boy dies dry drowning days after going swimming

boy dies dry drowning days after going swimming

A 4-year-old child died last Saturday, a week after he dabbled in the water with his family. A phenomenon called “dry drowning”: his lungs were filled with water.

four-year-old Francisco died Saturday in a hospital in Houston. The child was the victim of a rare phenomenon called “dry drowning”: he died drowned a week after swimming.

On the last weekend of May, the child went to swim with his family in Texas City Dike, a popular site for swimmers and fishing enthusiasts. Shortly after having had fun in the water, Francisco began complaining of stomach pains and suffering from diarrhea, but his parents did not worry about it.

The boy seemed to get better when, on Saturday morning, a sharp pain in the shoulders appeared. Francisco suddenly reopened his eyes a few hours later: “He just woke up, suddenly. He said “Ahhh.” He breathed a last time and I did not know what to do, “says Francisco Delgado Jr., his dad. At the hospital, the paramedics and doctors tried everything to save the little one. In vain. “We were told it was a drowning. His lungs were filled with fluid. They could not do anything for him, “says Tara, her mother.

boy dies dry drowning “Drowning is silent”

“Dry drowning” occurs in principle several hours after a bath, when water has infiltrated the lungs. Irritated, these secrete liquid which eventually prevents the child from breathing. An autopsy must still be performed on the body of little Francisco. “Some children will have symptoms soon after drowning. Others will show signs later. They seem to be fine but they develop respiratory problems several hours after the event, “says Dr. Kay Leaming-Van Zandt. She adds: “It can be played in a second. Drowning is silent. ”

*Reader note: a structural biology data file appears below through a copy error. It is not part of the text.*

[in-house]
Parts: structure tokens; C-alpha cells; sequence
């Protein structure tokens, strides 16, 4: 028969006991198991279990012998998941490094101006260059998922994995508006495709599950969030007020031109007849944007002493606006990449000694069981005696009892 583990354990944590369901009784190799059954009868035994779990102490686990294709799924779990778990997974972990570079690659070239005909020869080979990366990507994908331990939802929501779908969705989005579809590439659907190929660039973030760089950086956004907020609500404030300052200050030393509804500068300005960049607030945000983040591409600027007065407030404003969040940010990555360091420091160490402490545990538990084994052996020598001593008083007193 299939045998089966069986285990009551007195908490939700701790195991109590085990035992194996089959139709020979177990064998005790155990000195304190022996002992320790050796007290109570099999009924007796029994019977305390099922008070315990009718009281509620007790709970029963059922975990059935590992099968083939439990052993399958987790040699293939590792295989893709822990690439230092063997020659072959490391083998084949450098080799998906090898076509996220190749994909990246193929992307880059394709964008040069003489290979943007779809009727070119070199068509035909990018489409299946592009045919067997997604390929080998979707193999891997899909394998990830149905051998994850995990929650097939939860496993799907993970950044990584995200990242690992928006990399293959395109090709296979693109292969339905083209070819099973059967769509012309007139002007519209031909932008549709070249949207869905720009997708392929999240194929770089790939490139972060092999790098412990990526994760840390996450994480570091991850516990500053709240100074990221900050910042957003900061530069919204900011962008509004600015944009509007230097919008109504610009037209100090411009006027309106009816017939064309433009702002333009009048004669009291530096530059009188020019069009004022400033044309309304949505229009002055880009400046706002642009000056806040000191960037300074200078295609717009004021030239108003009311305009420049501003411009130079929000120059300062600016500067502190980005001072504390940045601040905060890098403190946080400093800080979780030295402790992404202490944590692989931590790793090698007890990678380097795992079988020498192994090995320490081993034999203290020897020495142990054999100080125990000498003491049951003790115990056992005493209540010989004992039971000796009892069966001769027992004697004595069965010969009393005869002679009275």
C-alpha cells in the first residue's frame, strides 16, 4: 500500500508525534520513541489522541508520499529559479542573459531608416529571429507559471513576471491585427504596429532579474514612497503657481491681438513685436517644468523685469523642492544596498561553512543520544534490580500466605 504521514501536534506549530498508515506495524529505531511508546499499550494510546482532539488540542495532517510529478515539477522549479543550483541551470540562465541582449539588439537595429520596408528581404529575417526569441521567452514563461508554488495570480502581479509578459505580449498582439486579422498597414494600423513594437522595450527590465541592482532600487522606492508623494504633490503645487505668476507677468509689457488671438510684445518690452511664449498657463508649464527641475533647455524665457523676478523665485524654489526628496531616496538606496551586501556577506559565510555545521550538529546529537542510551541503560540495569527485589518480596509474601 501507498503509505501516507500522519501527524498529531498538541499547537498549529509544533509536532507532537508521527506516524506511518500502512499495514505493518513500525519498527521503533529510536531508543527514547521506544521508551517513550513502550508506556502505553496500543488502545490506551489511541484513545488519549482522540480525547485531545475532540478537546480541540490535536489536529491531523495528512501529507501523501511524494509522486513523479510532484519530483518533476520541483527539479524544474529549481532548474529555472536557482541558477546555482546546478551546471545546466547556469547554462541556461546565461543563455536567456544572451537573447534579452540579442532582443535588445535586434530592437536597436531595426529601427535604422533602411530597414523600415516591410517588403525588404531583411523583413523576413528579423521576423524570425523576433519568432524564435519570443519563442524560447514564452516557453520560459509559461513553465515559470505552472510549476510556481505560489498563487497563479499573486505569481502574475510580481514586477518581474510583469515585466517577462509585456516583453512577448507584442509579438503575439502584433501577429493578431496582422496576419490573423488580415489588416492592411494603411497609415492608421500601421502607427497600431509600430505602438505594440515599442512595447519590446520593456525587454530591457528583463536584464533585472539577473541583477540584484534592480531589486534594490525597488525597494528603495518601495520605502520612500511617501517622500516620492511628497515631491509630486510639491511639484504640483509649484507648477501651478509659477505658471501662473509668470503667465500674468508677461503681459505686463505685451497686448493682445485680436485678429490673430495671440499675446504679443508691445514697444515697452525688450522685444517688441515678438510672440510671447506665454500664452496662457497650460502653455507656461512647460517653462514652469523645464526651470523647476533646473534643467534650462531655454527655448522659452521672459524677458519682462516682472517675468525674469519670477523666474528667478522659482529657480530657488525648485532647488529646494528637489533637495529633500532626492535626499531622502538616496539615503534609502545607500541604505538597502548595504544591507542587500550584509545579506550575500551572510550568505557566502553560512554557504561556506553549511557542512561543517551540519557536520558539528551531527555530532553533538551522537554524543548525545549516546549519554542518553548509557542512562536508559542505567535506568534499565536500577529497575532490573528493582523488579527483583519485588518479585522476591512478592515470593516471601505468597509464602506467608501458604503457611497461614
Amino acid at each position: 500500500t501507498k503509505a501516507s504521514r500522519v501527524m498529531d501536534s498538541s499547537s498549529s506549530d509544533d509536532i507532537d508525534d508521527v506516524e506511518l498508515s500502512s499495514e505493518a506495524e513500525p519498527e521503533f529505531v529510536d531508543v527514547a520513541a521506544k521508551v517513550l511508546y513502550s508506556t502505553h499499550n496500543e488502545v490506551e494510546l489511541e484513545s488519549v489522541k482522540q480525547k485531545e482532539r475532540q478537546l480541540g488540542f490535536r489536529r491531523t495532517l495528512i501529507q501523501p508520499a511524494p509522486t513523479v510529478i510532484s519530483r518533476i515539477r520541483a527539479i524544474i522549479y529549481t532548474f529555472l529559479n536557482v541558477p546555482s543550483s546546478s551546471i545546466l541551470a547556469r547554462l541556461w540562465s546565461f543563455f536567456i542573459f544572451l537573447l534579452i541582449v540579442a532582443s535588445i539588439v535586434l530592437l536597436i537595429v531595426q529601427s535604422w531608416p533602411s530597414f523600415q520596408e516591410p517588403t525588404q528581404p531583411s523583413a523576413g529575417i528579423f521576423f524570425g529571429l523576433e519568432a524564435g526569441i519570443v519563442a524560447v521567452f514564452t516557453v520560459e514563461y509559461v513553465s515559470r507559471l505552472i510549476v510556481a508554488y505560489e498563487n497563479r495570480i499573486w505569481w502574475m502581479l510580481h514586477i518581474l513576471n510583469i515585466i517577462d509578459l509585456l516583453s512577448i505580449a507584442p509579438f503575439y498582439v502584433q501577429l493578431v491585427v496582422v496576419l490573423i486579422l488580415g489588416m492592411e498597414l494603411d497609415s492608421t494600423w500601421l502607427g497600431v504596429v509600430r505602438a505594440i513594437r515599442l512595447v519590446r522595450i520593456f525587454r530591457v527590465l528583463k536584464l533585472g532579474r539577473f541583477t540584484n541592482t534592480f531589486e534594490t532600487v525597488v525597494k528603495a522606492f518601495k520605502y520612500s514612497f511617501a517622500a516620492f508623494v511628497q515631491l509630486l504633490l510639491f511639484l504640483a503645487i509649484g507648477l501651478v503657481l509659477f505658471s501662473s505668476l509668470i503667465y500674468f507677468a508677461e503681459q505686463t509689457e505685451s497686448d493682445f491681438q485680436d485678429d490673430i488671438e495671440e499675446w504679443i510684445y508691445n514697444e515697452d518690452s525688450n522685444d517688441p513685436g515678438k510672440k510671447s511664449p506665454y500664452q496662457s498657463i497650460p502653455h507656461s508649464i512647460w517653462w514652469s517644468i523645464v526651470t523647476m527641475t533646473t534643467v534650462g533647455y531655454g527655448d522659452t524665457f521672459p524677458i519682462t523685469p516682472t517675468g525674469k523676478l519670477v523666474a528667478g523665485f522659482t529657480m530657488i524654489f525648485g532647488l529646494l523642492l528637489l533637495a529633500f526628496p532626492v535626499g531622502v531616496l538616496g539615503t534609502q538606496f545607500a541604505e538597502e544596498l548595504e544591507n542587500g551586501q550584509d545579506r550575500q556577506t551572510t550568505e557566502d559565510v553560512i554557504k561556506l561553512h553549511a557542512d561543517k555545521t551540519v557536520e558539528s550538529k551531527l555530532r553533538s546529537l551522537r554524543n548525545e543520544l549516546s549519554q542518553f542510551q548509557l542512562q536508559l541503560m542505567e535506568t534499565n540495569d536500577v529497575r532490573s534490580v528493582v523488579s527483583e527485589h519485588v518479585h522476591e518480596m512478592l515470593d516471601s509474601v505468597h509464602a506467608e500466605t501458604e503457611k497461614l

A similar tragedy occurred nearly two years ago in the United States made headlines. A 10-year-old boy succumbed to a “dry drowning” several hours after bathing. Interviewed at the time by , Pierre-Nicolas Carron, associate physician of the emergency department of the CHUV, stressed the rarity of this kind of case and advocated caution about the causes of death: “Drinking the cup is commonplace. Coughing generally allows the water to be expelled. I think there must have been something else, this child may have nearly drowned without anyone noticing. ”

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